Blacktip Shark

Blacktip Sharks are numerous around Key West, and are fun because they fight hard and sometimes leap out of the water when hooked.

Blacktip Shark (Carcharhinus limbatus) Introduction:

(Florida Record 152lbs.) Blacktip Sharks are related to the Blue Shark, Bull Shark, and Tiger Shark. The Blacktip Shark has a stout body, a pointed snout, relatively small eyes, and 5 pairs of long gill slits. The coloration is dark gray/blue to brown on the back and sides, with a white belly and a distinct white band across the flank. The dorsal fin of the Blacktip is tall, and the pectoral fins are long and pointed. On most individuals, the tips and edges of the fins are black. These sharks usually grow to around 5 feet long, although the longest known specimen was 9 feet long. The maximum recorded weight for a Blacktip was 271 pounds.

Blacktip Shark Habitat and Behavior:

Blacktips are common in coastal tropical waters around the world, and may be found near shore around river mouths, bays, mangrove swamps, and in other estuaries. They can tolerate brackish and fresh water, but do not penetrate far into fresh water. Blacktips are not an oceanic shark – they prefer waters of about 100 feet or less and when found in deep water, usually stay in the top 100 feet of the water column. During their seasonal migration in the western Atlantic, Blacktips range from Nova Scotia to Brazil, but they are most abundant in the Gulf of Mexico and Caribbean. Blacktip Sharks should not be confused with the Blacktip Reef Shark – they are two different species.

Blacktip Sharks are very fast and energetic, and they are known to make spinning leaps out of the water when feeding. It is thought that they spin while passing vertically at high speed through schools of fish near the surface. Their momentum then causes them to break into the air when they reach the surface. Blacktip Sharks feed on a wide variety of small schooling fishes like anchovies, herring, menhaden, mullet, and sardines, but they also eat many other types of fishes as well as other small sharks, dogfish, skates, and stingrays, and sometimes crustaceans and squids.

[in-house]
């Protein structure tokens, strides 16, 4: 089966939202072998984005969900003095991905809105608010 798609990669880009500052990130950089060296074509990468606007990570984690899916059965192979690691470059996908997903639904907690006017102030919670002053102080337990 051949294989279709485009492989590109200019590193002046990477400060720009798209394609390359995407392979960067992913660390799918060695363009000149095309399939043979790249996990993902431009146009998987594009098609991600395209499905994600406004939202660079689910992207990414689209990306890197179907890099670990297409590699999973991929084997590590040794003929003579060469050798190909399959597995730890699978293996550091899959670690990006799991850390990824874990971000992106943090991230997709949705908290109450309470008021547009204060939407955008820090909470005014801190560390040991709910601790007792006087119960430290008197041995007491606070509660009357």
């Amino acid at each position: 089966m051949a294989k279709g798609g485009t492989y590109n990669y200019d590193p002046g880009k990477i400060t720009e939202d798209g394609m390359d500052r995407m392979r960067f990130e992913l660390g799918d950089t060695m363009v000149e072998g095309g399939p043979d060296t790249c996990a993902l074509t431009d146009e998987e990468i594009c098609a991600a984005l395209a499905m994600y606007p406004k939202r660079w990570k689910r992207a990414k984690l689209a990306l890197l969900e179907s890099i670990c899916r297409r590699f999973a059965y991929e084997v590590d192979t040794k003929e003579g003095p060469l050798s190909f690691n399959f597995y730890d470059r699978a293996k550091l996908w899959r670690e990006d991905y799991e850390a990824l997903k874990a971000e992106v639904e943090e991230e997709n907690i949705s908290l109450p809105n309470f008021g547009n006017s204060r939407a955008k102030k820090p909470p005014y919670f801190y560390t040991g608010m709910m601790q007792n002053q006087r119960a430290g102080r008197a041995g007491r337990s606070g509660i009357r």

Female Blacktips bear 1-10 live young every other year, and they are capable of asexual reproduction in the absence of males. Young Blacktip Sharks spend the first months of their lives in shallow nursery waters, and grown females will return to the same nurseries where they were born to give birth. Blacktips form schools composed of individuals of varying size, and they are said to have a timid demeanor as compared to other large requiem sharks. They become excited and aggressive in the presence of food, and this is thought to contribute to their occasional attacks on humans, which usually result in only minor injuries.

Fishing for Blacktip Shark:

Blacktip Sharks are numerous in Key West waters, and are a lot of fun to catch because they are hard fighters and will sometimes leap out of the water when hooked. They can be found over the reefs, on wrecks, and in the shallows. Fishing on the mud flats where mullets feed can be productive, and Blacktips also like the deeper channels where baitfish schools are found. They can be caught at the surface over wrecks when they are schooling with baitfish. Live bait and chunk bait work well, and they can be caught on flies and lures too. No matter how you catch a Blacktip Shark, expect a long hard fight followed by some good photo opportunities.